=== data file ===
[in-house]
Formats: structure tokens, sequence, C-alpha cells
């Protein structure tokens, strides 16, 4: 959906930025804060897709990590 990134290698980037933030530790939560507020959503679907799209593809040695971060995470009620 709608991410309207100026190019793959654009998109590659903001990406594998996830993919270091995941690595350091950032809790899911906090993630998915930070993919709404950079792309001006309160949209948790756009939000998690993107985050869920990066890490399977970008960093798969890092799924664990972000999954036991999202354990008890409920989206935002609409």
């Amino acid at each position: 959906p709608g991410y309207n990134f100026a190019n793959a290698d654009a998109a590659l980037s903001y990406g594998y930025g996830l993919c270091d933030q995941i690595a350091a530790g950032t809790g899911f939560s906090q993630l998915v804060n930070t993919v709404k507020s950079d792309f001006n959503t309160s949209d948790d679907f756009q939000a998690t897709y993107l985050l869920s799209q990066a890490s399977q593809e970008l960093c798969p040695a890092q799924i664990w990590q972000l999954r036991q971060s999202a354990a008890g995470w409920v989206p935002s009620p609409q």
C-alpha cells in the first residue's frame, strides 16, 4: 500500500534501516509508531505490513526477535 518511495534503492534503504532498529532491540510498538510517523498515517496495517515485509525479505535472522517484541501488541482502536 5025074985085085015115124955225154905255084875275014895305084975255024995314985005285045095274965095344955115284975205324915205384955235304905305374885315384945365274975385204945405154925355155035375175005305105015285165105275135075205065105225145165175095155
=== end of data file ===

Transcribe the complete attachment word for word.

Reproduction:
[in-house]
Formats: structure tokens, sequence, C-alpha cells
């Protein structure tokens, strides 16, 4: 959906930025804060897709990590 990134290698980037933030530790939560507020959503679907799209593809040695971060995470009620 709608991410309207100026190019793959654009998109590659903001990406594998996830993919270091995941690595350091950032809790899911906090993630998915930070993919709404950079792309001006309160949209948790756009939000998690993107985050869920990066890490399977970008960093798969890092799924664990972000999954036991999202354990008890409920989206935002609409």
């Amino acid at each position: 959906p709608g991410y309207n990134f100026a190019n793959a290698d654009a998109a590659l980037s903001y990406g594998y930025g996830l993919c270091d933030q995941i690595a350091a530790g950032t809790g899911f939560s906090q993630l998915v804060n930070t993919v709404k507020s950079d792309f001006n959503t309160s949209d948790d679907f756009q939000a998690t897709y993107l985050l869920s799209q990066a890490s399977q593809e970008l960093c798969p040695a890092q799924i664990w990590q972000l999954r036991q971060s999202a354990a008890g995470w409920v989206p935002s009620p609409q």
C-alpha cells in the first residue's frame, strides 16, 4: 500500500534501516509508531505490513526477535 518511495534503492534503504532498529532491540510498538510517523498515517496495517515485509525479505535472522517484541501488541482502536 5025074985085085015115124955225154905255084875275014895305084975255024995314985005285045095274965095344955115284975205324915205384955235304905305374885315384945365274975385204945405154925355155035375175005305105015285165105275135075205065105225145165175095155